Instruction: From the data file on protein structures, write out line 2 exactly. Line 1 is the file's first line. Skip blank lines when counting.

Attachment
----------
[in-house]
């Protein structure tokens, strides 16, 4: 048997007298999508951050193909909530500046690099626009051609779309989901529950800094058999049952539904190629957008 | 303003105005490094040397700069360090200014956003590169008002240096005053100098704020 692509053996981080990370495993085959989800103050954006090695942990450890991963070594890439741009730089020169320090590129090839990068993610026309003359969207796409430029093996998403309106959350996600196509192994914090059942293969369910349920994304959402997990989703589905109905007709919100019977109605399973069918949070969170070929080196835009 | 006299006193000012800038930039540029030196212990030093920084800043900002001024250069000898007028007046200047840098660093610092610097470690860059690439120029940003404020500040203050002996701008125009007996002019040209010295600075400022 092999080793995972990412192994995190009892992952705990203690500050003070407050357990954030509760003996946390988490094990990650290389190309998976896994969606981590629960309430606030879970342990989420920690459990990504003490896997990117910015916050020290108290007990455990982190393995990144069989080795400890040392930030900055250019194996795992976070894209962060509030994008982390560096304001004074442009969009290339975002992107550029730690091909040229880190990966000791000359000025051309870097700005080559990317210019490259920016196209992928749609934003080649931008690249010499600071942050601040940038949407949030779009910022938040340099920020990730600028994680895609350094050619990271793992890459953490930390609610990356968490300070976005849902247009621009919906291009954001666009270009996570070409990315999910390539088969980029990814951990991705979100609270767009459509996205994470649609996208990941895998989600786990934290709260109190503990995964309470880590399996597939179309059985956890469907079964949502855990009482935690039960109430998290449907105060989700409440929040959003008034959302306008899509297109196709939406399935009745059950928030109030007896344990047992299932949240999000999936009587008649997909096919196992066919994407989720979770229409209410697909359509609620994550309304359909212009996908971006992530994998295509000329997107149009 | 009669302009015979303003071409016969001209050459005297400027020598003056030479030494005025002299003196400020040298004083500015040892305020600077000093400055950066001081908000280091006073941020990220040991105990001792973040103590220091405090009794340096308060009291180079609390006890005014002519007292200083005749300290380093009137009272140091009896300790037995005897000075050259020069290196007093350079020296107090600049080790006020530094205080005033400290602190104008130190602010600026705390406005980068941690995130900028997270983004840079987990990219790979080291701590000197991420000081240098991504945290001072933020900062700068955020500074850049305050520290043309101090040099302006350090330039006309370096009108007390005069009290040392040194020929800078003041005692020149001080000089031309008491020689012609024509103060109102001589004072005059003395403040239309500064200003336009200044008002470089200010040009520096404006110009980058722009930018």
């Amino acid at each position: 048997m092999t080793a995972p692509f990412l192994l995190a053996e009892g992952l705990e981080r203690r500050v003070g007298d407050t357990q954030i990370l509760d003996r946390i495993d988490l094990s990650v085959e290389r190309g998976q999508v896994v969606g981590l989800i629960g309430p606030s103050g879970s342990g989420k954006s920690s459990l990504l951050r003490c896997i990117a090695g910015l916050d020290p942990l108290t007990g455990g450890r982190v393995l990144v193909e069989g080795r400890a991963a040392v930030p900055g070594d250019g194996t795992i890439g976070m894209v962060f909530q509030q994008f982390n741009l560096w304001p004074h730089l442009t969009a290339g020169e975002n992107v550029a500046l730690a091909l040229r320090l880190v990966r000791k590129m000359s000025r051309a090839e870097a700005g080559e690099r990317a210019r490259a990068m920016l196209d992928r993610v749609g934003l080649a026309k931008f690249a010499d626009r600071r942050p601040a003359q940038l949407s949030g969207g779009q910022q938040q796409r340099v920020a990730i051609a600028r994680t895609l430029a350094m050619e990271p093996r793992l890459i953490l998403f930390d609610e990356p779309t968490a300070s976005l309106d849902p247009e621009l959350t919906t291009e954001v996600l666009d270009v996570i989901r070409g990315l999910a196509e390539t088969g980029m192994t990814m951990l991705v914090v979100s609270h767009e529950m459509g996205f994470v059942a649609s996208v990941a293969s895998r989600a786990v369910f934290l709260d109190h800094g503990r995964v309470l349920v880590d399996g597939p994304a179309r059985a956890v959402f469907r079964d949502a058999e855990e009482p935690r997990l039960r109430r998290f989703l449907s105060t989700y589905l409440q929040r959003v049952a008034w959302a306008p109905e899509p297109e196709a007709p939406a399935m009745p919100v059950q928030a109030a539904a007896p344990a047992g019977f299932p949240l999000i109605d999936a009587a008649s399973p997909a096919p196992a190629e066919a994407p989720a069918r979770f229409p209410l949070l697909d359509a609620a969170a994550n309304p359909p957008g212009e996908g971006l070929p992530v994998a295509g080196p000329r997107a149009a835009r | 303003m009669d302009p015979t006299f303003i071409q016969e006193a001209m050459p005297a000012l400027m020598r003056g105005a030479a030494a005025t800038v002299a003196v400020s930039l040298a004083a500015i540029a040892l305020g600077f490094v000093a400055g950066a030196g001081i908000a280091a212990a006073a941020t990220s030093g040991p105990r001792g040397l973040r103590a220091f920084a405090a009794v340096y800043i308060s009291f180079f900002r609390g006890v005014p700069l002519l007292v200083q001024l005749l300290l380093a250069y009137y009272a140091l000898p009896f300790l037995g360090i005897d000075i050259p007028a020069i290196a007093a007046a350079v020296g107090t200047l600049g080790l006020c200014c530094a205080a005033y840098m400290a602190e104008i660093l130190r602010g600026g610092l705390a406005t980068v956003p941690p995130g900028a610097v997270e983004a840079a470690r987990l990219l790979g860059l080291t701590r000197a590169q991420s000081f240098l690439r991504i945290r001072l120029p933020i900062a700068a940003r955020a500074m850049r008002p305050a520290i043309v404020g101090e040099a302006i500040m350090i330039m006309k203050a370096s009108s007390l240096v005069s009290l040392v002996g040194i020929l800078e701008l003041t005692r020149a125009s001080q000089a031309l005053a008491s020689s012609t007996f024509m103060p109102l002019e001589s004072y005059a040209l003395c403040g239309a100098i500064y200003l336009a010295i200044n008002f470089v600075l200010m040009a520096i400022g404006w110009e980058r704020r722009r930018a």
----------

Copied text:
């Protein structure tokens, strides 16, 4: 048997007298999508951050193909909530500046690099626009051609779309989901529950800094058999049952539904190629957008 | 303003105005490094040397700069360090200014956003590169008002240096005053100098704020 692509053996981080990370495993085959989800103050954006090695942990450890991963070594890439741009730089020169320090590129090839990068993610026309003359969207796409430029093996998403309106959350996600196509192994914090059942293969369910349920994304959402997990989703589905109905007709919100019977109605399973069918949070969170070929080196835009 | 006299006193000012800038930039540029030196212990030093920084800043900002001024250069000898007028007046200047840098660093610092610097470690860059690439120029940003404020500040203050002996701008125009007996002019040209010295600075400022 092999080793995972990412192994995190009892992952705990203690500050003070407050357990954030509760003996946390988490094990990650290389190309998976896994969606981590629960309430606030879970342990989420920690459990990504003490896997990117910015916050020290108290007990455990982190393995990144069989080795400890040392930030900055250019194996795992976070894209962060509030994008982390560096304001004074442009969009290339975002992107550029730690091909040229880190990966000791000359000025051309870097700005080559990317210019490259920016196209992928749609934003080649931008690249010499600071942050601040940038949407949030779009910022938040340099920020990730600028994680895609350094050619990271793992890459953490930390609610990356968490300070976005849902247009621009919906291009954001666009270009996570070409990315999910390539088969980029990814951990991705979100609270767009459509996205994470649609996208990941895998989600786990934290709260109190503990995964309470880590399996597939179309059985956890469907079964949502855990009482935690039960109430998290449907105060989700409440929040959003008034959302306008899509297109196709939406399935009745059950928030109030007896344990047992299932949240999000999936009587008649997909096919196992066919994407989720979770229409209410697909359509609620994550309304359909212009996908971006992530994998295509000329997107149009 | 009669302009015979303003071409016969001209050459005297400027020598003056030479030494005025002299003196400020040298004083500015040892305020600077000093400055950066001081908000280091006073941020990220040991105990001792973040103590220091405090009794340096308060009291180079609390006890005014002519007292200083005749300290380093009137009272140091009896300790037995005897000075050259020069290196007093350079020296107090600049080790006020530094205080005033400290602190104008130190602010600026705390406005980068941690995130900028997270983004840079987990990219790979080291701590000197991420000081240098991504945290001072933020900062700068955020500074850049305050520290043309101090040099302006350090330039006309370096009108007390005069009290040392040194020929800078003041005692020149001080000089031309008491020689012609024509103060109102001589004072005059003395403040239309500064200003336009200044008002470089200010040009520096404006110009980058722009930018």